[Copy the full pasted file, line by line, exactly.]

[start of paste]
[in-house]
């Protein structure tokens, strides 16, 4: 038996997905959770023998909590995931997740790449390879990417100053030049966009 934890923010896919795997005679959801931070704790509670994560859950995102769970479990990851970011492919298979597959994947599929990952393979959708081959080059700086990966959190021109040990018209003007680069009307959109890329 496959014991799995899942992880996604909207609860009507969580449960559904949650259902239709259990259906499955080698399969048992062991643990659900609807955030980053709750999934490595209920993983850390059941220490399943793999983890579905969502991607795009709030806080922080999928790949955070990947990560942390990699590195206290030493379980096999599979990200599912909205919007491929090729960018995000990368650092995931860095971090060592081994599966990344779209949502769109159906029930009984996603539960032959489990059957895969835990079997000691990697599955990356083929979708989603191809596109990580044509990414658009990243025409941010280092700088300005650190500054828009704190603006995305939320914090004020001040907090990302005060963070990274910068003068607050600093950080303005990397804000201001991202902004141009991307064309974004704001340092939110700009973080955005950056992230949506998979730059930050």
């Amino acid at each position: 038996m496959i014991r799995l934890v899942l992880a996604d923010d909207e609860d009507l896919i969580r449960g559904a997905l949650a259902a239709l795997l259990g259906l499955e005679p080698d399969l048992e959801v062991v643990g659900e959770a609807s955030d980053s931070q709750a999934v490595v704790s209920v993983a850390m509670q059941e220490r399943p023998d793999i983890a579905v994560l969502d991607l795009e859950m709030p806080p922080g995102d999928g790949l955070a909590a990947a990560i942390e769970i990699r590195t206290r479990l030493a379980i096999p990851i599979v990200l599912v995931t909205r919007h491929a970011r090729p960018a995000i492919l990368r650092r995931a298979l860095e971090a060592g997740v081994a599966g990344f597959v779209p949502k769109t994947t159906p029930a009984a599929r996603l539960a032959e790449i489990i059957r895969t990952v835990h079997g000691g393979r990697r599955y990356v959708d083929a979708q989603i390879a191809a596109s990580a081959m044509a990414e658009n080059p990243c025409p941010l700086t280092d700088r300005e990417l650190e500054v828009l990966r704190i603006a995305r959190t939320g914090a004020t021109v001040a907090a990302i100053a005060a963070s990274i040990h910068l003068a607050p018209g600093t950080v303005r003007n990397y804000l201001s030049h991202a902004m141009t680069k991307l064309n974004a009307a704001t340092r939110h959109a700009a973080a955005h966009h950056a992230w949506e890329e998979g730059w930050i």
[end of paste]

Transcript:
[in-house]
């Protein structure tokens, strides 16, 4: 038996997905959770023998909590995931997740790449390879990417100053030049966009 934890923010896919795997005679959801931070704790509670994560859950995102769970479990990851970011492919298979597959994947599929990952393979959708081959080059700086990966959190021109040990018209003007680069009307959109890329 496959014991799995899942992880996604909207609860009507969580449960559904949650259902239709259990259906499955080698399969048992062991643990659900609807955030980053709750999934490595209920993983850390059941220490399943793999983890579905969502991607795009709030806080922080999928790949955070990947990560942390990699590195206290030493379980096999599979990200599912909205919007491929090729960018995000990368650092995931860095971090060592081994599966990344779209949502769109159906029930009984996603539960032959489990059957895969835990079997000691990697599955990356083929979708989603191809596109990580044509990414658009990243025409941010280092700088300005650190500054828009704190603006995305939320914090004020001040907090990302005060963070990274910068003068607050600093950080303005990397804000201001991202902004141009991307064309974004704001340092939110700009973080955005950056992230949506998979730059930050």
């Amino acid at each position: 038996m496959i014991r799995l934890v899942l992880a996604d923010d909207e609860d009507l896919i969580r449960g559904a997905l949650a259902a239709l795997l259990g259906l499955e005679p080698d399969l048992e959801v062991v643990g659900e959770a609807s955030d980053s931070q709750a999934v490595v704790s209920v993983a850390m509670q059941e220490r399943p023998d793999i983890a579905v994560l969502d991607l795009e859950m709030p806080p922080g995102d999928g790949l955070a909590a990947a990560i942390e769970i990699r590195t206290r479990l030493a379980i096999p990851i599979v990200l599912v995931t909205r919007h491929a970011r090729p960018a995000i492919l990368r650092r995931a298979l860095e971090a060592g997740v081994a599966g990344f597959v779209p949502k769109t994947t159906p029930a009984a599929r996603l539960a032959e790449i489990i059957r895969t990952v835990h079997g000691g393979r990697r599955y990356v959708d083929a979708q989603i390879a191809a596109s990580a081959m044509a990414e658009n080059p990243c025409p941010l700086t280092d700088r300005e990417l650190e500054v828009l990966r704190i603006a995305r959190t939320g914090a004020t021109v001040a907090a990302i100053a005060a963070s990274i040990h910068l003068a607050p018209g600093t950080v303005r003007n990397y804000l201001s030049h991202a902004m141009t680069k991307l064309n974004a009307a704001t340092r939110h959109a700009a973080a955005h966009h950056a992230w949506e890329e998979g730059w930050i």